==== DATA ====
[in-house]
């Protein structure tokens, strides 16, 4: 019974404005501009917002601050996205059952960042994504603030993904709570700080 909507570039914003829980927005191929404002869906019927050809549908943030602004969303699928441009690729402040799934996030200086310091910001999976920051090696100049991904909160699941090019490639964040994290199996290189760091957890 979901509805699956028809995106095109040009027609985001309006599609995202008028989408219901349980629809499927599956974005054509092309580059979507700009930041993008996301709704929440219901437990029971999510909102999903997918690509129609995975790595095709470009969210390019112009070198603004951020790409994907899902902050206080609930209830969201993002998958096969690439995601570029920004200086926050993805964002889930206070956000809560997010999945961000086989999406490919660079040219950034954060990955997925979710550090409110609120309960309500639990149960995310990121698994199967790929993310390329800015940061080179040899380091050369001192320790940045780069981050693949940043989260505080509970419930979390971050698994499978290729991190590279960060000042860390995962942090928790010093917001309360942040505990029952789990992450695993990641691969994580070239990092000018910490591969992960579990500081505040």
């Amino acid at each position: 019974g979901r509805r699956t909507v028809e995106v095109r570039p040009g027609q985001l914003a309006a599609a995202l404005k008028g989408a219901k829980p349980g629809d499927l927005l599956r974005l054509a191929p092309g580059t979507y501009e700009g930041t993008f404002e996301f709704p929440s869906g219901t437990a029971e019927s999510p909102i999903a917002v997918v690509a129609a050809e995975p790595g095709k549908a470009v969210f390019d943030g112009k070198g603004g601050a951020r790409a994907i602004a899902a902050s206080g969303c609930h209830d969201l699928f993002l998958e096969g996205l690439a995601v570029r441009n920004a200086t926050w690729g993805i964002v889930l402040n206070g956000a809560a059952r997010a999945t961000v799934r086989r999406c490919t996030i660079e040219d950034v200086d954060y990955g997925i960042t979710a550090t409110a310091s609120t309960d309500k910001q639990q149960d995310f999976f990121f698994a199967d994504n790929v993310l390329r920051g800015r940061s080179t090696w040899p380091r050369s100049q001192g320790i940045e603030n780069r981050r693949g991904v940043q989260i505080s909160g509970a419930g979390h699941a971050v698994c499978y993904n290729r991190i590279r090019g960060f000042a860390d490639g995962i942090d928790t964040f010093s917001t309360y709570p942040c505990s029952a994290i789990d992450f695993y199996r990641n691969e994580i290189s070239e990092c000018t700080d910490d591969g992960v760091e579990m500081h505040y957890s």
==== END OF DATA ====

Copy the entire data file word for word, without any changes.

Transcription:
[in-house]
């Protein structure tokens, strides 16, 4: 019974404005501009917002601050996205059952960042994504603030993904709570700080 909507570039914003829980927005191929404002869906019927050809549908943030602004969303699928441009690729402040799934996030200086310091910001999976920051090696100049991904909160699941090019490639964040994290199996290189760091957890 979901509805699956028809995106095109040009027609985001309006599609995202008028989408219901349980629809499927599956974005054509092309580059979507700009930041993008996301709704929440219901437990029971999510909102999903997918690509129609995975790595095709470009969210390019112009070198603004951020790409994907899902902050206080609930209830969201993002998958096969690439995601570029920004200086926050993805964002889930206070956000809560997010999945961000086989999406490919660079040219950034954060990955997925979710550090409110609120309960309500639990149960995310990121698994199967790929993310390329800015940061080179040899380091050369001192320790940045780069981050693949940043989260505080509970419930979390971050698994499978290729991190590279960060000042860390995962942090928790010093917001309360942040505990029952789990992450695993990641691969994580070239990092000018910490591969992960579990500081505040």
């Amino acid at each position: 019974g979901r509805r699956t909507v028809e995106v095109r570039p040009g027609q985001l914003a309006a599609a995202l404005k008028g989408a219901k829980p349980g629809d499927l927005l599956r974005l054509a191929p092309g580059t979507y501009e700009g930041t993008f404002e996301f709704p929440s869906g219901t437990a029971e019927s999510p909102i999903a917002v997918v690509a129609a050809e995975p790595g095709k549908a470009v969210f390019d943030g112009k070198g603004g601050a951020r790409a994907i602004a899902a902050s206080g969303c609930h209830d969201l699928f993002l998958e096969g996205l690439a995601v570029r441009n920004a200086t926050w690729g993805i964002v889930l402040n206070g956000a809560a059952r997010a999945t961000v799934r086989r999406c490919t996030i660079e040219d950034v200086d954060y990955g997925i960042t979710a550090t409110a310091s609120t309960d309500k910001q639990q149960d995310f999976f990121f698994a199967d994504n790929v993310l390329r920051g800015r940061s080179t090696w040899p380091r050369s100049q001192g320790i940045e603030n780069r981050r693949g991904v940043q989260i505080s909160g509970a419930g979390h699941a971050v698994c499978y993904n290729r991190i590279r090019g960060f000042a860390d490639g995962i942090d928790t964040f010093s917001t309360y709570p942040c505990s029952a994290i789990d992450f695993y199996r990641n691969e994580i290189s070239e990092c000018t700080d910490d591969g992960v760091e579990m500081h505040y957890s």